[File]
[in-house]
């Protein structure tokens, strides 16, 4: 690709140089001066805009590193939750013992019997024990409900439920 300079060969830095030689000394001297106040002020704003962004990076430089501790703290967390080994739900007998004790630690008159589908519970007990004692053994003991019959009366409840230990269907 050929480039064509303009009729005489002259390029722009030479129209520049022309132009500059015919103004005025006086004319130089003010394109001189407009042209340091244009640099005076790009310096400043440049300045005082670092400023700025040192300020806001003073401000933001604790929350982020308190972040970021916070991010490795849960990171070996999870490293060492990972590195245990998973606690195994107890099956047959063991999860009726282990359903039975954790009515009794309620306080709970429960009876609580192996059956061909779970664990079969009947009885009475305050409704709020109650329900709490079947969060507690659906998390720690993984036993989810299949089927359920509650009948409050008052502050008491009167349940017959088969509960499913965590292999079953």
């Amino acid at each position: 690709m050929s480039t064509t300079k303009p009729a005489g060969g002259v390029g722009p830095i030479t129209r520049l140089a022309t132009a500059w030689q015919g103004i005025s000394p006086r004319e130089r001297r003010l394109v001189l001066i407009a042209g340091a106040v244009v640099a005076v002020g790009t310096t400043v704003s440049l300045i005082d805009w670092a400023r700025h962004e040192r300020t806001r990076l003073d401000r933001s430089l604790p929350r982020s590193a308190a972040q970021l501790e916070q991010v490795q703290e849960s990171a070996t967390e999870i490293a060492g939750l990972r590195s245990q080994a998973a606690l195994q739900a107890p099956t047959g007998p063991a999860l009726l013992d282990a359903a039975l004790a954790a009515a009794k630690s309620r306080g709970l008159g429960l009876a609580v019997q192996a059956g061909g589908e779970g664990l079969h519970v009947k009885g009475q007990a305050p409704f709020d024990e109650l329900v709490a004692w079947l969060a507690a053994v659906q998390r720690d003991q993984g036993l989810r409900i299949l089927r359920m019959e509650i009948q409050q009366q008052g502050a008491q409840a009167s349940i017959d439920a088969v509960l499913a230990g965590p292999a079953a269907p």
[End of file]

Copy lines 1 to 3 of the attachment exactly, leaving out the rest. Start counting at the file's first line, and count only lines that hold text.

[in-house]
């Protein structure tokens, strides 16, 4: 690709140089001066805009590193939750013992019997024990409900439920 300079060969830095030689000394001297106040002020704003962004990076430089501790703290967390080994739900007998004790630690008159589908519970007990004692053994003991019959009366409840230990269907 050929480039064509303009009729005489002259390029722009030479129209520049022309132009500059015919103004005025006086004319130089003010394109001189407009042209340091244009640099005076790009310096400043440049300045005082670092400023700025040192300020806001003073401000933001604790929350982020308190972040970021916070991010490795849960990171070996999870490293060492990972590195245990998973606690195994107890099956047959063991999860009726282990359903039975954790009515009794309620306080709970429960009876609580192996059956061909779970664990079969009947009885009475305050409704709020109650329900709490079947969060507690659906998390720690993984036993989810299949089927359920509650009948409050008052502050008491009167349940017959088969509960499913965590292999079953």
């Amino acid at each position: 690709m050929s480039t064509t300079k303009p009729a005489g060969g002259v390029g722009p830095i030479t129209r520049l140089a022309t132009a500059w030689q015919g103004i005025s000394p006086r004319e130089r001297r003010l394109v001189l001066i407009a042209g340091a106040v244009v640099a005076v002020g790009t310096t400043v704003s440049l300045i005082d805009w670092a400023r700025h962004e040192r300020t806001r990076l003073d401000r933001s430089l604790p929350r982020s590193a308190a972040q970021l501790e916070q991010v490795q703290e849960s990171a070996t967390e999870i490293a060492g939750l990972r590195s245990q080994a998973a606690l195994q739900a107890p099956t047959g007998p063991a999860l009726l013992d282990a359903a039975l004790a954790a009515a009794k630690s309620r306080g709970l008159g429960l009876a609580v019997q192996a059956g061909g589908e779970g664990l079969h519970v009947k009885g009475q007990a305050p409704f709020d024990e109650l329900v709490a004692w079947l969060a507690a053994v659906q998390r720690d003991q993984g036993l989810r409900i299949l089927r359920m019959e509650i009948q409050q009366q008052g502050a008491q409840a009167s349940i017959d439920a088969v509960l499913a230990g965590p292999a079953a269907p």